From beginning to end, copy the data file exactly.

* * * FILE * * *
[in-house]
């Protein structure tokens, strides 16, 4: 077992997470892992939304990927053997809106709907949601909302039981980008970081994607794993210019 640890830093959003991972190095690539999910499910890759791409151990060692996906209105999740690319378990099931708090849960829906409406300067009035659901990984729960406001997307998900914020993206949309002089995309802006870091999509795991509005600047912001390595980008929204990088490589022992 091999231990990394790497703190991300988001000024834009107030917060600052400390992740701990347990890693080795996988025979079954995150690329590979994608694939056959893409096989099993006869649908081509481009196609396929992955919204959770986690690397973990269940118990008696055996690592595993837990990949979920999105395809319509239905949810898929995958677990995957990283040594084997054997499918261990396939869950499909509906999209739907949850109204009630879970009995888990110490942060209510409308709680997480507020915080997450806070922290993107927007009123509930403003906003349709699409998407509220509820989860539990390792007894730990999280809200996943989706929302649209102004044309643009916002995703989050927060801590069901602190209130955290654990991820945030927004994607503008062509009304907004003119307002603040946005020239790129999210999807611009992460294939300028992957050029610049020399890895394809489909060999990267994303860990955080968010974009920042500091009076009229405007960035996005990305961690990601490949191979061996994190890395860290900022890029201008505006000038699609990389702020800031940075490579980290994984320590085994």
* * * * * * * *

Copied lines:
[in-house]
């Protein structure tokens, strides 16, 4: 077992997470892992939304990927053997809106709907949601909302039981980008970081994607794993210019 640890830093959003991972190095690539999910499910890759791409151990060692996906209105999740690319378990099931708090849960829906409406300067009035659901990984729960406001997307998900914020993206949309002089995309802006870091999509795991509005600047912001390595980008929204990088490589022992 091999231990990394790497703190991300988001000024834009107030917060600052400390992740701990347990890693080795996988025979079954995150690329590979994608694939056959893409096989099993006869649908081509481009196609396929992955919204959770986690690397973990269940118990008696055996690592595993837990990949979920999105395809319509239905949810898929995958677990995957990283040594084997054997499918261990396939869950499909509906999209739907949850109204009630879970009995888990110490942060209510409308709680997480507020915080997450806070922290993107927007009123509930403003906003349709699409998407509220509820989860539990390792007894730990999280809200996943989706929302649209102004044309643009916002995703989050927060801590069901602190209130955290654990991820945030927004994607503008062509009304907004003119307002603040946005020239790129999210999807611009992460294939300028992957050029610049020399890895394809489909060999990267994303860990955080968010974009920042500091009076009229405007960035996005990305961690990601490949191979061996994190890395860290900022890029201008505006000038699609990389702020800031940075490579980290994984320590085994």